The mimamsa explanation (of kumarila) for the acceptance of this pramana lies in his trying to explain the dynamic nature of negative perception or non-perception or perception of the non-existent as in the case of the apurva or the potency that works later rather than immediately as in causation, through arthapatti or presumption is sufficient, yet in respect of the dynamic nature of negation to which Buddhism had called attention, regarding even the efficacy of the rites or karmas.

Though anupalabdhi is a species of inference in the sense of our making an immediate inference yet it is not strictly an inference based on vyapti or invariable concomitance, observed in perception. Though a logical instrument it is yet seriously dependent on the necessity to substantiate the theory of the transcendent which is beyond all perception, which sabda cannot by itself as aptavacana do. Indeed one is forced to the conclusion that arthapatti and anupalabdhi and upamana as represented by the Naiyayika and Purva mimamsa are assumed as the principles of the ‘Logic of the Infinite’ or the transcendent which help the communication of the truths of the transcendent or the real infinite to the finite consciousness.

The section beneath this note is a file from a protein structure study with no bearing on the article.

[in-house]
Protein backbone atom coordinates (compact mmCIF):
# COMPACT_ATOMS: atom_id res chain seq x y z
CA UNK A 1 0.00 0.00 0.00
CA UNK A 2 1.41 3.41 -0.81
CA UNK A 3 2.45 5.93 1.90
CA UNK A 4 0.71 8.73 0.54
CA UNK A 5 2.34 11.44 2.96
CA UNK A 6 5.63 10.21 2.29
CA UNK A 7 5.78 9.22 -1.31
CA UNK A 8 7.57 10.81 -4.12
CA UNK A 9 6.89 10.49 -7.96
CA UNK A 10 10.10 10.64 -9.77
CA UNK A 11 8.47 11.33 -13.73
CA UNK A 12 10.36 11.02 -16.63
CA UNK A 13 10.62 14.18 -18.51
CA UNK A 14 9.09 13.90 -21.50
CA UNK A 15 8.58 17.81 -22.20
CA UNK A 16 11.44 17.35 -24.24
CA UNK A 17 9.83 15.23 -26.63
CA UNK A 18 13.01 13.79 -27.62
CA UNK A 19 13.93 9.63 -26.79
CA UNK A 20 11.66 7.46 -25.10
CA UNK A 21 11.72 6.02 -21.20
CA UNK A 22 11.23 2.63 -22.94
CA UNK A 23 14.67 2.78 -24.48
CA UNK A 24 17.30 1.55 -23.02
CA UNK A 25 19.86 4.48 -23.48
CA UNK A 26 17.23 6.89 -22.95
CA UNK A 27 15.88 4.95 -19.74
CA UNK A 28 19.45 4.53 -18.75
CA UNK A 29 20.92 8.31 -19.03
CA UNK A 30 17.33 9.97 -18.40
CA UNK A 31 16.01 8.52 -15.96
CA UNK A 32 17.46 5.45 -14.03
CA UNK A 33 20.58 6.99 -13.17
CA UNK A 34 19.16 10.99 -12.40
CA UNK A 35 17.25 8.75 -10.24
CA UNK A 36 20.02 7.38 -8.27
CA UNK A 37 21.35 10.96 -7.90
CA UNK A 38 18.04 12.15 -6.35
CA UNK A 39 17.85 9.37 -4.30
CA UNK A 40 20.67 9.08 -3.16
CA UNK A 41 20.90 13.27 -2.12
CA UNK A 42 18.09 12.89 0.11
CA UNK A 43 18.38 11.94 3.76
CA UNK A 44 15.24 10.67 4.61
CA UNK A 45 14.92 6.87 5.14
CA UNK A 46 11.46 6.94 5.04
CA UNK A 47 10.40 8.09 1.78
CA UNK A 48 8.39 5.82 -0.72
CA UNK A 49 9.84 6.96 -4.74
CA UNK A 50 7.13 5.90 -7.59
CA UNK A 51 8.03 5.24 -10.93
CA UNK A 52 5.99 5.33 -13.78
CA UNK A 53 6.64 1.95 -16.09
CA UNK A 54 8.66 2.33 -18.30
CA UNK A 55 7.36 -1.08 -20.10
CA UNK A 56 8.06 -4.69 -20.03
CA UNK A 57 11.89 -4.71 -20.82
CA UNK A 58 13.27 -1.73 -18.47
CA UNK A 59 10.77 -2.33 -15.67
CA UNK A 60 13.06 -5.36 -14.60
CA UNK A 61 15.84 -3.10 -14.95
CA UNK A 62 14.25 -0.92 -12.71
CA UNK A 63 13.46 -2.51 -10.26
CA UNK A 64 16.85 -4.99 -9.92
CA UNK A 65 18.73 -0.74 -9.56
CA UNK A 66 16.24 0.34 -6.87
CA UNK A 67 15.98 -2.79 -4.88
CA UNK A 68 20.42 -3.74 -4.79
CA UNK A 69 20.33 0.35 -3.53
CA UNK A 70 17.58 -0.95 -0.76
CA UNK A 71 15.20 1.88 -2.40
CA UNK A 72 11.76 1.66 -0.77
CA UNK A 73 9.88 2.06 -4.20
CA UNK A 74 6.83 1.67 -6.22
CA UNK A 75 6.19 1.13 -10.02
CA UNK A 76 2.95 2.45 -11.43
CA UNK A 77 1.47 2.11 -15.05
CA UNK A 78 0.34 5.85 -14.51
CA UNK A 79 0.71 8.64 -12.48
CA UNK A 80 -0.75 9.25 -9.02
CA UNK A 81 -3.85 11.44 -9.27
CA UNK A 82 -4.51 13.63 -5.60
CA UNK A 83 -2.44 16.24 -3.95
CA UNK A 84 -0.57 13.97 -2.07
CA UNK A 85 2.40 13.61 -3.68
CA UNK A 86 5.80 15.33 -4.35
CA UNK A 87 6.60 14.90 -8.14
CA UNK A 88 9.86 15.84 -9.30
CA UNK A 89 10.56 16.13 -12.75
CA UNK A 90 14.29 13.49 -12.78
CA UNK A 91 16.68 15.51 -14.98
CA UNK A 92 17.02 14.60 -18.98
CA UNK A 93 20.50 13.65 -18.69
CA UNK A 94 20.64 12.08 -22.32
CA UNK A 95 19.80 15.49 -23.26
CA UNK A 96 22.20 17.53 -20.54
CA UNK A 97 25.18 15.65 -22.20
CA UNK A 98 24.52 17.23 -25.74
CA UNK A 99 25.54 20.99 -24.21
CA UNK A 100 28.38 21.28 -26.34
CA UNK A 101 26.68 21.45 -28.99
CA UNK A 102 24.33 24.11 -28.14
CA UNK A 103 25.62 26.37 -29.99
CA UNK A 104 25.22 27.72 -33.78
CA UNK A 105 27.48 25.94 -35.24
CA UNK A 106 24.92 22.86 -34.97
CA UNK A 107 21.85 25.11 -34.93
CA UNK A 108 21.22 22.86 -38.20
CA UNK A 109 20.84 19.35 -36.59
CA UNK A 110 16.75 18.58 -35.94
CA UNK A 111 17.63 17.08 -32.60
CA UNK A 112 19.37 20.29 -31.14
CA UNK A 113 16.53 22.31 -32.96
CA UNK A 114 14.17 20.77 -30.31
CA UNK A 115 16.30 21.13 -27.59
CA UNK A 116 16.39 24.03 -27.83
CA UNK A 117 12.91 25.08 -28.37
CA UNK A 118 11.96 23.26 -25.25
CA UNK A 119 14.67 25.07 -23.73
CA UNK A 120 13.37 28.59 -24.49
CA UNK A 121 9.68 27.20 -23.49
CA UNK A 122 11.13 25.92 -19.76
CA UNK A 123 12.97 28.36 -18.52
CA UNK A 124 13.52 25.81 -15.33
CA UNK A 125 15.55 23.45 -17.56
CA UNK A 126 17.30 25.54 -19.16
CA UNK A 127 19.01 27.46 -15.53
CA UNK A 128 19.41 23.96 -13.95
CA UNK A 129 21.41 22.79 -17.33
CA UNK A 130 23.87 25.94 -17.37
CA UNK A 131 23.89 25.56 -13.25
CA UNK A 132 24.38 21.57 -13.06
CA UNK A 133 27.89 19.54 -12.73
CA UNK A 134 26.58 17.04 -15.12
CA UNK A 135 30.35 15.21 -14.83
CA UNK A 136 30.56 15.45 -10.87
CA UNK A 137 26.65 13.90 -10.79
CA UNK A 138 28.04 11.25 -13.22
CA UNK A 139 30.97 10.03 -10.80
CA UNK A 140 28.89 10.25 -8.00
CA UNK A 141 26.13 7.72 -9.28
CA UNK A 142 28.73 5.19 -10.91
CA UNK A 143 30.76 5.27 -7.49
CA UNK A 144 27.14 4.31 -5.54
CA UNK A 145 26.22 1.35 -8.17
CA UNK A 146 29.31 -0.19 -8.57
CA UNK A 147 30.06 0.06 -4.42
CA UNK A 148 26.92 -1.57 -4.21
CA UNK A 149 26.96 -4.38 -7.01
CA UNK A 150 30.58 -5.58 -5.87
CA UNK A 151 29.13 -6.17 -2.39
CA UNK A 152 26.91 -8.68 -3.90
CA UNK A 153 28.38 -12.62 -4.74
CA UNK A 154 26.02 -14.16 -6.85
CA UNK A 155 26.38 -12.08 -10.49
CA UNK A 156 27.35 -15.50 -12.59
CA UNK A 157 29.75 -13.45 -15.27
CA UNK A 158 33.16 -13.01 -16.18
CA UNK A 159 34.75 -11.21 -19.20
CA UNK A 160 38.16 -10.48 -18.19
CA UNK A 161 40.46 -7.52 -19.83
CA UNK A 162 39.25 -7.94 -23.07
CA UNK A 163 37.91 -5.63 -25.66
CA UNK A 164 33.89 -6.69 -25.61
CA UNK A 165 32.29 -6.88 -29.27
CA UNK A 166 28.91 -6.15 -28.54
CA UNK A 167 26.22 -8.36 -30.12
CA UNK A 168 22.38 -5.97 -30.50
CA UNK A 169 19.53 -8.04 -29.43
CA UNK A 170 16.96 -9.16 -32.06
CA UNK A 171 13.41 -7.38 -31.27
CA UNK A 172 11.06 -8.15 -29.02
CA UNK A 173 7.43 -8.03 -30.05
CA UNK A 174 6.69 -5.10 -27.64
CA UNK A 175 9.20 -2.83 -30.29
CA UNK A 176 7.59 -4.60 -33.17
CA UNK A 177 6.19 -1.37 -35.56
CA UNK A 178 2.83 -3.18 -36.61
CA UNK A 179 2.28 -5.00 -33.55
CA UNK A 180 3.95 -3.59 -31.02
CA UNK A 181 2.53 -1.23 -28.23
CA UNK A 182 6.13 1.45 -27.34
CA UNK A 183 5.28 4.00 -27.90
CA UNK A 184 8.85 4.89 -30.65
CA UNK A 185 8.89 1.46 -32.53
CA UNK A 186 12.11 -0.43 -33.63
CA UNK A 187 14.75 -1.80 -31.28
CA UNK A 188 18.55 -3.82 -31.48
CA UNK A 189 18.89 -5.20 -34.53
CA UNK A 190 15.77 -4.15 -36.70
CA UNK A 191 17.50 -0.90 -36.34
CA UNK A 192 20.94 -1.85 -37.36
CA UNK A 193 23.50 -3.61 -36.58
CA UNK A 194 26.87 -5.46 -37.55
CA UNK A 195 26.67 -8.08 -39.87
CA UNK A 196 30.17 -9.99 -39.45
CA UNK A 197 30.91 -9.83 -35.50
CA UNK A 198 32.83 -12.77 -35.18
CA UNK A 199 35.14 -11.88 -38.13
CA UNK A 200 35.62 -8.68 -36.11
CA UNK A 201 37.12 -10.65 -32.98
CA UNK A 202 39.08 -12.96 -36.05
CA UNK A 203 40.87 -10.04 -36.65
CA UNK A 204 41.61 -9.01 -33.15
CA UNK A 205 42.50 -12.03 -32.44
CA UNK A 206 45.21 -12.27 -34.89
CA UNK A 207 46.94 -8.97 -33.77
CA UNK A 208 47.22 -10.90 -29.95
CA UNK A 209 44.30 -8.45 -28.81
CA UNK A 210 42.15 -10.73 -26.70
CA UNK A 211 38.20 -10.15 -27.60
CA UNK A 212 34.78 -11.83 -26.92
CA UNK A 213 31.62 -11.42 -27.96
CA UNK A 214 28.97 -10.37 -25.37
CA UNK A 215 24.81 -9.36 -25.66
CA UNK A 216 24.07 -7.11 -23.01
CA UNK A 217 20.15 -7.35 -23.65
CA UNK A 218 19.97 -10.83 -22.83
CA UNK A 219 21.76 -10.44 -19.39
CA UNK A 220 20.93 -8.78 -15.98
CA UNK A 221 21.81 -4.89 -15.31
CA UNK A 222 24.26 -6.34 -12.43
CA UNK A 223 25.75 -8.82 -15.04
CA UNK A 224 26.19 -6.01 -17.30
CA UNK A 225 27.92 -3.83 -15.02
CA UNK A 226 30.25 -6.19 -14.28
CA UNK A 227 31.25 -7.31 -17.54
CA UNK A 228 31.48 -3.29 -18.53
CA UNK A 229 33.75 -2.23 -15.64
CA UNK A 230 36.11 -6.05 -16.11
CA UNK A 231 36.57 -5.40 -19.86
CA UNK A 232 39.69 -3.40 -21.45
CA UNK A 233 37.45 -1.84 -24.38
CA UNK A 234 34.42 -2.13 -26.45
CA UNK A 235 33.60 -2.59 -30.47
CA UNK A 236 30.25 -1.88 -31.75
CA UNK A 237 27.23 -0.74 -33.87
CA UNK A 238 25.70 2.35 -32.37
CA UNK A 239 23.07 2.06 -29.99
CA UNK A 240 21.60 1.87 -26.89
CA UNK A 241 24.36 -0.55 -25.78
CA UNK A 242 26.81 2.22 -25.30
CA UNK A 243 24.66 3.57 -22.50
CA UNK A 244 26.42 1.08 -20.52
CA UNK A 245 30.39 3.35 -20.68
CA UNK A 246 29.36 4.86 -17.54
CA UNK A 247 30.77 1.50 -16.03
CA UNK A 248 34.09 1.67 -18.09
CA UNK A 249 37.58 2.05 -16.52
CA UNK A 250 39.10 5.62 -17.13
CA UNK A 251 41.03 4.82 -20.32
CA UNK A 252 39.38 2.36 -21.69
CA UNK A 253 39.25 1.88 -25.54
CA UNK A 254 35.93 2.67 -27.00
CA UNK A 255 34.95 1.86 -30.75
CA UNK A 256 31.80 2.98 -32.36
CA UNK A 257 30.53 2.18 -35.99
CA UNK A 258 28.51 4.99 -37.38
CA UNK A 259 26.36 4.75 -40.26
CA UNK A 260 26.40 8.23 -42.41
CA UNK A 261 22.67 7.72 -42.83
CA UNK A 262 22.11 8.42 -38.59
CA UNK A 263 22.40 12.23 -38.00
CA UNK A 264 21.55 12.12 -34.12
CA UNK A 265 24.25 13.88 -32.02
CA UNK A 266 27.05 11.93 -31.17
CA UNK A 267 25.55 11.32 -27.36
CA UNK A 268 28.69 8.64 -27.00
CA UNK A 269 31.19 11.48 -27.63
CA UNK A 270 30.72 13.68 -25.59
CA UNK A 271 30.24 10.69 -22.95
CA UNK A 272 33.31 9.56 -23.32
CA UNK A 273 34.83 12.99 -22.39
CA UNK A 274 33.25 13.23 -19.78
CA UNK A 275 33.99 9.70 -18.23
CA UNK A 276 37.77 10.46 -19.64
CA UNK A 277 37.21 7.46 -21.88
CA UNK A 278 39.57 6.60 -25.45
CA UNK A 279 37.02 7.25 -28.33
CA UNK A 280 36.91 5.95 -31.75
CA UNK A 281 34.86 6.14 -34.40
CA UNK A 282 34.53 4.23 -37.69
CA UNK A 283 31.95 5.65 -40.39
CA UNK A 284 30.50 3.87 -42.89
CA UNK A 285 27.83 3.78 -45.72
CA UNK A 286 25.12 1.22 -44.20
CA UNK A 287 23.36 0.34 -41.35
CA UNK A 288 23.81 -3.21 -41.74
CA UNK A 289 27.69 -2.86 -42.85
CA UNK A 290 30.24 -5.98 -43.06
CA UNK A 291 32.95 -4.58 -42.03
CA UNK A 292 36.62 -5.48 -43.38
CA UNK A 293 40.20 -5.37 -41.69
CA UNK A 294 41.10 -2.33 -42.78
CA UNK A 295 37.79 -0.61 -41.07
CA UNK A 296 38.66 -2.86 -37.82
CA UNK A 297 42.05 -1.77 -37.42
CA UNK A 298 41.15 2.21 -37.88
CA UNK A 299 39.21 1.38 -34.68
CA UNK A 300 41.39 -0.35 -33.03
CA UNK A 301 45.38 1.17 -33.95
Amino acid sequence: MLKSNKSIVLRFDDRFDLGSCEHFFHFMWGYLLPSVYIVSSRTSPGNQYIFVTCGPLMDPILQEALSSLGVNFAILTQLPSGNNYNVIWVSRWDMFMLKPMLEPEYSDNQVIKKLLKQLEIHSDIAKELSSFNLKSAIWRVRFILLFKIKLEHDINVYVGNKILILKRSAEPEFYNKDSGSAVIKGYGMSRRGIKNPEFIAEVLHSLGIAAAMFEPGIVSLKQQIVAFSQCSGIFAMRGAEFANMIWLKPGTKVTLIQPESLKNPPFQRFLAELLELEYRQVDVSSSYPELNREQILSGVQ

‘A logic of the Infinite’ thus requires the adaptation of the same principles of our ordinary finitised and atomized and sensate thinking to the levels of the Infinite. If we understand the technique of the liaison performed by these principles without, as it has been unfortunately done even by the expositors of these principles reducing them to the level of mechanical sensate explanation or exposition, they would regain the flexibility and mobility and suggestibility that is the nature of the Infinite consciousness. The sabda as revelation tries to convey the truths of the transcendent and the Infinite to the finite sensate mind through these triple pramanas of Upamana, Anupalabdhi and Arthapatti.